Supreme Court stops sale of Ayala TechnoHub land
MANILA, Philippines—The Supreme Court on Wednesday stopped the Quezon City government from auctioning off the prime property now hosting the Ayala TechnoHub due to the supposed failure of its lessor, the University of the Philippines, to pay real estate taxes amounting to P117 million.
The high court’s Second Division granted UP’s petition for a temporary restraining order (TRO) against the auction scheduled on Nov. 20.
The UP administration, in a petition filed last week through the Office of the Solicitor General, maintained that it is exempt from paying such taxes to the local government under the university’s charter and the Local Government Code.
The state university is asking the court to nullify the statement of delinquency and the final notice of delinquency issued by the city government in May and July, respectively, in an effort to collect P117,182,700 in tax liabilities from 2009 to the first three quarters of 2014.
UP leased the property to Ayala Land Inc. in October 2006. Located along Commonwealth Avenue, the 380,630-square meter property has since been developed into an info-tech and research hub, with sections allotted for commercial establishments.
The court’s Second Division chaired by Justice Antonio Carpio ordered the respondent, the City Treasurer of Quezon City, to file its comment on the UP petition within 10 days.
In an earlier interview, Quezon City Treasurer Edgar Villanueva said the UP property became taxable when it started to be used in a proprietary function and not for educational purposes.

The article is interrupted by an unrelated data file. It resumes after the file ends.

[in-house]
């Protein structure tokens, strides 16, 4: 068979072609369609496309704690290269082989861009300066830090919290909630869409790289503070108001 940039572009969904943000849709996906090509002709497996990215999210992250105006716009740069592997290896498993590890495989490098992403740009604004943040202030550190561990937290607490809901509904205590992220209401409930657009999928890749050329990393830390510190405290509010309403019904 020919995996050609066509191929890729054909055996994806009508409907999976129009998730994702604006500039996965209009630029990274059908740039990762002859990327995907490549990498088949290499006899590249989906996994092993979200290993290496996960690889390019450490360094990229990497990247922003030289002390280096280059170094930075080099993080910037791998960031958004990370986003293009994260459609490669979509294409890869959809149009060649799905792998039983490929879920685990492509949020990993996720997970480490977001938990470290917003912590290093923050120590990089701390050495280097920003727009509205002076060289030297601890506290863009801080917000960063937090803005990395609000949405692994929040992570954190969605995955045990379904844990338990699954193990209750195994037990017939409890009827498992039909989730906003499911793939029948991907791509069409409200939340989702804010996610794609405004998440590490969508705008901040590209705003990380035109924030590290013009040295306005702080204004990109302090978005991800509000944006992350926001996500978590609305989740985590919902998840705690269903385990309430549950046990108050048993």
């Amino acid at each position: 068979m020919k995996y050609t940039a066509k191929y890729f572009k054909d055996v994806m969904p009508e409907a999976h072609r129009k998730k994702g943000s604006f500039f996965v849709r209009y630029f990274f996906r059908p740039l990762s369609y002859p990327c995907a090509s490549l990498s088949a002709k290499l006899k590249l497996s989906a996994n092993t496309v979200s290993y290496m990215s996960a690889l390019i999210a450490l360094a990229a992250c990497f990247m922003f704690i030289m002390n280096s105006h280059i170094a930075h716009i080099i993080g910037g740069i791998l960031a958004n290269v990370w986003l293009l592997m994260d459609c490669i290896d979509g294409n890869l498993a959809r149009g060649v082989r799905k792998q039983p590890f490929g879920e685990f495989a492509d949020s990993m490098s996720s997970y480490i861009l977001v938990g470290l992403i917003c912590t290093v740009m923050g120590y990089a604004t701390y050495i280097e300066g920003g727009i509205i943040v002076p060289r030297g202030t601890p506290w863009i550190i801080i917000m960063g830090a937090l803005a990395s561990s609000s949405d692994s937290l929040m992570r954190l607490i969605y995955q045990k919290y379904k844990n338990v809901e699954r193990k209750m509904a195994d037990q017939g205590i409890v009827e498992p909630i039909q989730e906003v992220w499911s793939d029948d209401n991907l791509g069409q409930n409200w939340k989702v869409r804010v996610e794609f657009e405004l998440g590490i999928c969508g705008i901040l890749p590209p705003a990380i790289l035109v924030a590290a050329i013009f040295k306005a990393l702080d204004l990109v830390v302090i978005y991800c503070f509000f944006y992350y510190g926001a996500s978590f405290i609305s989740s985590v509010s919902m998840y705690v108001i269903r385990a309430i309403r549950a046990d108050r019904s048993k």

“We’re charging UP because our office thinks that they’re taxable, because the property is now being utilized by a private entity which is also taxable,” Villanueva said. “According to the Constitution, educational institutions are exempt from payment of real property tax if (the land) is being used directly and specifically for educational purposes. We recognize that. But when UP utilized the property in a proprietary function, they stepped into the (category) of an ordinary taxable entity.”
He said the Bureau of Local Government Finance, an agency under the Department of Finance, had concurred with this position.
But in its petition, UP insisted that the tax exemption applies to its properties “whether used for educational purposes or in support thereof,” and that the city government’s plan to take over and sell the land would cause irreparable damage to UP and deprive it of a major opportunity “to raise much-needed revenues in support of its mandate.”
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